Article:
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Group bikes across America to support affordable housing
habitat bikers
FOUR WOMEN RIDERS from Habitat for Humanitys Bike and Build summer riding team arrived at North Crawford School on Wednesday, July 19, tired, but happy. Milwaukees Casey Eisenpeich, one of the riders is pictured second from left.

GAYS MILLS - Affordable housing is something that many people can struggle to attain, especially in the United States. A group of college students are biking across the country to raise awareness of the need for affordable housing and the need to build houses for the less unfortunate.

The program, ‘Bike and Build,’ has been around since 2003. It’s continued for the sake of civic encouragement. On Wednesday, July 12, the group of bikers with the affordable housing message, stopped to rest for the night at North Crawford School. Around 4:30 p.m., the first two bikers arrived. Both exhausted, sweaty and ready for a meal.

While waiting for 34 more bikers to arrive, it only seemed right to ask a few questions about details of their own experience with Bike and Build.

Marko Lazin, 26, from New York, was delighted to share his insight and his reasons for joining Bike and Build.

“Well it really gives attention to the organization,” Lanzin explained.

As a kid, he was a Boy Scout so his love for travel also played a part. Before Marko started this journey, he expected the biking to be a challenge at times, which is was.

“It’s hard, you really have to take a mental approach,” Marko said of the experience.

To make more sense of the physicality involved, for training you are required to bike 500 miles before setting out on the cross-country journey.

From the group of bikers, Marko noticed the lack of diversity amongst all the college kids and wished otherwise. However, he was glad to be helping people as a team and working with people with the same values.

What stunned the New Yorker most about this area was the landscape. He seemed at a loss for words but uttered, “gorgeous” as he compared the area to where he’s from-New York. With lots of smiles and a sense of accomplishment, Marko went to finish his stretching.

Sam Gervase, Davenport, Iowa, was also excited to share his experience and why he joined Bike and Build.

“Well, it’s a great way to meet people,” Gervase said.

He had also heard about Bike and Build through friends at Boston College, who had done Bike and Build missions in the past. He rode his bike every day to and from work to prepare him. To say the least, he was experienced and appeared very athletic.

Gervase also commented how fascinated he was about this area and was very surprised by the generosity of the people. Sam described a bike journey where a sudden thunderstorm shook the sky and a woman driving by saw him and a couple of his friends getting soaked. Without hesitation the lady offered them a ride.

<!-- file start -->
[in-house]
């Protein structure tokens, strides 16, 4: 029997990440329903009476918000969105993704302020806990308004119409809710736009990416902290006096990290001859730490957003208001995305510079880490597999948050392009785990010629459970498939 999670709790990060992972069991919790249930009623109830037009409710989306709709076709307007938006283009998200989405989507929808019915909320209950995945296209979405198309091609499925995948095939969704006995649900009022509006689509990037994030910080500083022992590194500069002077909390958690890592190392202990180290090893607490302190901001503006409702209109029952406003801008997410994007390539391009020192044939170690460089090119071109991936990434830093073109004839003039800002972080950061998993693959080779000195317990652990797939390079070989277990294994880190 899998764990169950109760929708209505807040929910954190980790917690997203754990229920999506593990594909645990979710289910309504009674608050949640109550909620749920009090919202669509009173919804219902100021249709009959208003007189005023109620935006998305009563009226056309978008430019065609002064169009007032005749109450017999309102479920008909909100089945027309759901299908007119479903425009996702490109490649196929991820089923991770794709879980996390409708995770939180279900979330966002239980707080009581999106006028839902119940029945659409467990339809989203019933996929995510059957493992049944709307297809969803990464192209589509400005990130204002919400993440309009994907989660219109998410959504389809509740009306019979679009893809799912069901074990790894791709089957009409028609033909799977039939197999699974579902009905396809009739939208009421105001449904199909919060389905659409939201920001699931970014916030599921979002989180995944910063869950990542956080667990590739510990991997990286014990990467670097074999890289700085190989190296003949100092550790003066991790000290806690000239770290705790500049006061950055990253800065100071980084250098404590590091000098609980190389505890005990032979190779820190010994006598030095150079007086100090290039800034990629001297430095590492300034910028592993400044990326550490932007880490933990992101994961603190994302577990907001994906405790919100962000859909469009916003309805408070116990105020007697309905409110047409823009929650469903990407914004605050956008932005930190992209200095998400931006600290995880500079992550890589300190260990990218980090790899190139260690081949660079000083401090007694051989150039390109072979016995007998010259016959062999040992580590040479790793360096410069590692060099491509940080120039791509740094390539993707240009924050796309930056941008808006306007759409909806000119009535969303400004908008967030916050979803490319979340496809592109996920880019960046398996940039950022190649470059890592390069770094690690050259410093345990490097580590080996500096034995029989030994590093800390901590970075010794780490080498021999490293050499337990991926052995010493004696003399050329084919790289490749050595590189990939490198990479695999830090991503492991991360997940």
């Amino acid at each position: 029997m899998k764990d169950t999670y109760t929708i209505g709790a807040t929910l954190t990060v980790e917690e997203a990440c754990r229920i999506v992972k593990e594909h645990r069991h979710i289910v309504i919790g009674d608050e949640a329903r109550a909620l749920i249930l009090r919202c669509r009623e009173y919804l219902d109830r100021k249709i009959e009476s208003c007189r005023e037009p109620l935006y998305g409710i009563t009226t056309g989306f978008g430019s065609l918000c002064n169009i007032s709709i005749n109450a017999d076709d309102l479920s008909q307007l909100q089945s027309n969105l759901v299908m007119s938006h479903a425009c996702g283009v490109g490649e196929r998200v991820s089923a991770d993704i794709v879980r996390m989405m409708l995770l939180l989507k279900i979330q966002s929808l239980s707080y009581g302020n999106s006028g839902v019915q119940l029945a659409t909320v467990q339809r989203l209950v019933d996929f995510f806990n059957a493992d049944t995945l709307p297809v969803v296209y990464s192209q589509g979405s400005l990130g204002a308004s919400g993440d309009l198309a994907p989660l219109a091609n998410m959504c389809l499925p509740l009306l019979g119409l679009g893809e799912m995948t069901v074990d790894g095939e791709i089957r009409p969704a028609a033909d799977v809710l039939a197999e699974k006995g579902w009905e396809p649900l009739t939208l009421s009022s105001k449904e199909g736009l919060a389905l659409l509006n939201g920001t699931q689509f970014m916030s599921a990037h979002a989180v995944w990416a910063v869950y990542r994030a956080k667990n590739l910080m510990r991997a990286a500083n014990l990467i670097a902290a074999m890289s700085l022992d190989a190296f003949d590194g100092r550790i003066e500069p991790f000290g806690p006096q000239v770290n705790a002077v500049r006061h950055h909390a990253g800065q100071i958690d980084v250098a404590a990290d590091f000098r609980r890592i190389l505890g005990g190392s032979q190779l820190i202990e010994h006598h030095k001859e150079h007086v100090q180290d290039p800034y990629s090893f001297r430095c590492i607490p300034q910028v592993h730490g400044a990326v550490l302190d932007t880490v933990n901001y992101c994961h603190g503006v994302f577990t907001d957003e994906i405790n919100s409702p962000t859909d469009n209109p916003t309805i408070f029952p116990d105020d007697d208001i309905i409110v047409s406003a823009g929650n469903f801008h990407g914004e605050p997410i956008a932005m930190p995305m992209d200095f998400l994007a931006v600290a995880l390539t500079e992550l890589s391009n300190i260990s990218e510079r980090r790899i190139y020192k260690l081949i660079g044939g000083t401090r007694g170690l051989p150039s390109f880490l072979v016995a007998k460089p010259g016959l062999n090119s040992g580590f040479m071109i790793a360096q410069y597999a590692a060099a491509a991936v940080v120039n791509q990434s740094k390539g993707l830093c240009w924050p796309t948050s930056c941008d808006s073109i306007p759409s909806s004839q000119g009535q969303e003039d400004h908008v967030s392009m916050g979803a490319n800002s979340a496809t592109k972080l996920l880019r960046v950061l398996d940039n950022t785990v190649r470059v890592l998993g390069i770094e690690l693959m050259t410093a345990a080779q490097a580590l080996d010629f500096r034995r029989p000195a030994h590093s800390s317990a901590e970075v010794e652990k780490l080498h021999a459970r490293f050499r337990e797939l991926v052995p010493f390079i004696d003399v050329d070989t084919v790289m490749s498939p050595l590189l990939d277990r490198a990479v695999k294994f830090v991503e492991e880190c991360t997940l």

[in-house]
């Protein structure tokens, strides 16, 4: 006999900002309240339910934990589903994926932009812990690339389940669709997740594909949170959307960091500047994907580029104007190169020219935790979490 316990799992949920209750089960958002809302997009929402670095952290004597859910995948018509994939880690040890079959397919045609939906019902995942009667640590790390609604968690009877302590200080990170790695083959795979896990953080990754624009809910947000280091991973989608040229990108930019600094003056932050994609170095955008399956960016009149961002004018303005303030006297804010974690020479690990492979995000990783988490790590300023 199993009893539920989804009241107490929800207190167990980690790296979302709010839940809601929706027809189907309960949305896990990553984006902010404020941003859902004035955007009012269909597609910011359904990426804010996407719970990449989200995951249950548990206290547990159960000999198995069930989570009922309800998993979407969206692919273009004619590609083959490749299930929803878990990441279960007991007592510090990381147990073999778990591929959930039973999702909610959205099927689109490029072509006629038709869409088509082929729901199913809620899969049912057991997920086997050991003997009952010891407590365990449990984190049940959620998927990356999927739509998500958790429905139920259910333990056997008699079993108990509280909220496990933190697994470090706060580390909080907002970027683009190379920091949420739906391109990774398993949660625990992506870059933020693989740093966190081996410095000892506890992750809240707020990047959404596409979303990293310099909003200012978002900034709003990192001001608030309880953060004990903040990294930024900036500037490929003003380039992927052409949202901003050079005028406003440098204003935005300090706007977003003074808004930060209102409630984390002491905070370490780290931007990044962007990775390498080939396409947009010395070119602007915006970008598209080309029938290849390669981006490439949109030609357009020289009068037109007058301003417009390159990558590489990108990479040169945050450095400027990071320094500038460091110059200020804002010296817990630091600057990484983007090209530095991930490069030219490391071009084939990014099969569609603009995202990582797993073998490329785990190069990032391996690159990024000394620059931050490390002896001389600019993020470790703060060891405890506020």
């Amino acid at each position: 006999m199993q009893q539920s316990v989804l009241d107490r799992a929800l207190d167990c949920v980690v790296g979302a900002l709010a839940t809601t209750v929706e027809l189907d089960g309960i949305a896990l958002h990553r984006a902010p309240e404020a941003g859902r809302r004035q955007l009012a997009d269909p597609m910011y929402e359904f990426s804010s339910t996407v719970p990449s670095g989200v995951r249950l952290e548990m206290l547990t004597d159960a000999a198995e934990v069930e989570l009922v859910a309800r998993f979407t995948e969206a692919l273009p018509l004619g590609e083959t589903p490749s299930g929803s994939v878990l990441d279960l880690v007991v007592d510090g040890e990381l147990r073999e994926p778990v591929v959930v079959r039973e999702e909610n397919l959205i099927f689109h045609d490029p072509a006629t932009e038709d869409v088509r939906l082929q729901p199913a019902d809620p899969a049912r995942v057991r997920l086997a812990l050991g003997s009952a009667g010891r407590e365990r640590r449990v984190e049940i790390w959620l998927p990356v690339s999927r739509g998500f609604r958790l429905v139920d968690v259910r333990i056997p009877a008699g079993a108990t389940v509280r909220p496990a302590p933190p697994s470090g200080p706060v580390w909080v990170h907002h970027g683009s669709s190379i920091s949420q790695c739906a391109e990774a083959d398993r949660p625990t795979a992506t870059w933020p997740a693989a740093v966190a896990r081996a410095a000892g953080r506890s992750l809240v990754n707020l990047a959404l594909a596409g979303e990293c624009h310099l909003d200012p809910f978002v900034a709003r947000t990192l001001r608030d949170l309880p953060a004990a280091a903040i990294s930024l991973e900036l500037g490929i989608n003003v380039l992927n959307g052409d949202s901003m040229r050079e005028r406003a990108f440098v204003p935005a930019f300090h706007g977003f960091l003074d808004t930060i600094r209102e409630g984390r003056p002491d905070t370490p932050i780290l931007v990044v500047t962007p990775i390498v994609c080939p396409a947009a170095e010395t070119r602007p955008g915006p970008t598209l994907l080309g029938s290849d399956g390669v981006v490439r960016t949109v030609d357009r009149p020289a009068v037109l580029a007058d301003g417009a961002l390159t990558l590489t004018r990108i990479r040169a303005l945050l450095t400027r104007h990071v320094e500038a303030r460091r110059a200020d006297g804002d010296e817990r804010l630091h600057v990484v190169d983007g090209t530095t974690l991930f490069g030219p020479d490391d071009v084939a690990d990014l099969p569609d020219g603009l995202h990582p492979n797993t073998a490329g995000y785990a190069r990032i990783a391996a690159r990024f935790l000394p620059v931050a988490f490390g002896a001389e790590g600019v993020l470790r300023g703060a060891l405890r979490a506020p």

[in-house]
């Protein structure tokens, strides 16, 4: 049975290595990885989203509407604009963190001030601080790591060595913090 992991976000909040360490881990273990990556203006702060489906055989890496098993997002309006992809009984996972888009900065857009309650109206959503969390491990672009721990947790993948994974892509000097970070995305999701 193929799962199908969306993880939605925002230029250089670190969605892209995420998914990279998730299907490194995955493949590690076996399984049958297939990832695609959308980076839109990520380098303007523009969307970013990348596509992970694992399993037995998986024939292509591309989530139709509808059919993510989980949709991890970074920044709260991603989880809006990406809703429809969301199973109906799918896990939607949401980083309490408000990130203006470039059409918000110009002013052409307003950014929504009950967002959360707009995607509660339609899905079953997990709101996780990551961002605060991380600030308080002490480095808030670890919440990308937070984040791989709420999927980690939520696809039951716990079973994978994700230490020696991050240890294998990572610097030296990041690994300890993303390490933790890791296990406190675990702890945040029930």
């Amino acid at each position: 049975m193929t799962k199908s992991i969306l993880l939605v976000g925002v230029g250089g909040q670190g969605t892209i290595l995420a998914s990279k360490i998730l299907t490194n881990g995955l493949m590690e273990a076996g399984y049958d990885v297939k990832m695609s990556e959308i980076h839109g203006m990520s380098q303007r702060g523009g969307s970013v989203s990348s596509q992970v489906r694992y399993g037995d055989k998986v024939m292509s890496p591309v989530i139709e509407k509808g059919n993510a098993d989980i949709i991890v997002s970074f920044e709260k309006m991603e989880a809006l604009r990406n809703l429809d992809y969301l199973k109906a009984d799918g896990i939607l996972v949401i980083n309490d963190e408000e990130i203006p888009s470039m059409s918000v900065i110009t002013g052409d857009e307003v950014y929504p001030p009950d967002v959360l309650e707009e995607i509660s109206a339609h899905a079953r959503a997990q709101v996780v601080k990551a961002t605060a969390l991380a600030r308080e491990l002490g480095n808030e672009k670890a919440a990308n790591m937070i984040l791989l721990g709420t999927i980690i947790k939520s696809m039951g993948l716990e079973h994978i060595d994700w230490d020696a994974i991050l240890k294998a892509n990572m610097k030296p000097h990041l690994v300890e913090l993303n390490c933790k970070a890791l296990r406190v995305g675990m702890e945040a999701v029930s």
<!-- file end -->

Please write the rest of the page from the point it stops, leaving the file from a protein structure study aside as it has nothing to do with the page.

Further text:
Sam made an important statement about Bike and Build’s mission.

“Addressing non-affordable housing in the United States makes it easier to fix,” Sam Gervase said.

The National Low Income Housing Coalition reports that 10.3 million individuals and families or 1 out of 4 rental households in the U.S. fall into this category. Many of these people spend over 50 percent of their incomes on housing, meaning they have few funds left over for basic nutritional, medical and education needs.

During the bike journey to build houses and spread awareness, Sam really loves the team astrosphere.

“You help people and people help you,” Sam explained.

About 30 minutes later, a group of bikers came through the door—drained of energy and thankful for an air-conditioned building. One just-arrived biker however was pleased to share her insight. 

Casey Eisenpeich from Milwaukee heard about Bike and Build through Word-of-Mouth and other organizations. She became involved because it was everything she loved to do combined. Since Casey is from Milwaukee, a place closer to home, she very well described this area as, “Coming home.”

“It was a very proud moment,” Casey recalled.

Casey added her experience so far has been amazing. She really loves ‘build day’ because the people exchange stories and she gets to see the change in their life after helping them.  She also enjoys being a part of the Bike and Build group.

“I’ve only known this group of people for three weeks, but it seems like a lot longer,” Casey said.

The Milwaukee woman went into this with no expectations.

“Yeah it was like…I’m just riding a bike,” she said.

Before setting off with Bike and Build, Casey rode her bike to school or work every day and it got easier for her each time.

The importance of this journey for her was raising awareness of the extreme lack of affordable homes. Casey wants to make it easy for people to live and keep them in their homes.

A home is affordable if payments plus taxes and basic utilities does not exceed 30 percent of a household’s gross income, according to Bike and Build.

As another group of exhausted bikers entered the building, their expressions seemed as if they were easing back into reality. The journey may be hard for the bikers, but the outcome will sure make things a lot easier for those in need of affordable housing.

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